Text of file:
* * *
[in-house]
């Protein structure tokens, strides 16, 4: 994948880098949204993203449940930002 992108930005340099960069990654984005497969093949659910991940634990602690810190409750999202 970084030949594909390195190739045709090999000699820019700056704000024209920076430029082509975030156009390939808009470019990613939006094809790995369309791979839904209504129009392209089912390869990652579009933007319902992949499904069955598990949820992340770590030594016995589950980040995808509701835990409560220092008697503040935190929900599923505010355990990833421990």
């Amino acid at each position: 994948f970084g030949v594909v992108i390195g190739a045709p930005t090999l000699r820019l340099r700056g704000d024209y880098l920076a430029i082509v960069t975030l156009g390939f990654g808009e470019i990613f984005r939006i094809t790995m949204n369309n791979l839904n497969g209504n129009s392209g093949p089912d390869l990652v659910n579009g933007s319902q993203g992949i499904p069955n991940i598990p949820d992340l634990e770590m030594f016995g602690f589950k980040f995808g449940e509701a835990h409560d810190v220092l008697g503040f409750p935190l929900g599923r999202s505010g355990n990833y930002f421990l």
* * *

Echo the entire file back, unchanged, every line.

[in-house]
């Protein structure tokens, strides 16, 4: 994948880098949204993203449940930002 992108930005340099960069990654984005497969093949659910991940634990602690810190409750999202 970084030949594909390195190739045709090999000699820019700056704000024209920076430029082509975030156009390939808009470019990613939006094809790995369309791979839904209504129009392209089912390869990652579009933007319902992949499904069955598990949820992340770590030594016995589950980040995808509701835990409560220092008697503040935190929900599923505010355990990833421990």
């Amino acid at each position: 994948f970084g030949v594909v992108i390195g190739a045709p930005t090999l000699r820019l340099r700056g704000d024209y880098l920076a430029i082509v960069t975030l156009g390939f990654g808009e470019i990613f984005r939006i094809t790995m949204n369309n791979l839904n497969g209504n129009s392209g093949p089912d390869l990652v659910n579009g933007s319902q993203g992949i499904p069955n991940i598990p949820d992340l634990e770590m030594f016995g602690f589950k980040f995808g449940e509701a835990h409560d810190v220092l008697g503040f409750p935190l929900g599923r999202s505010g355990n990833y930002f421990l």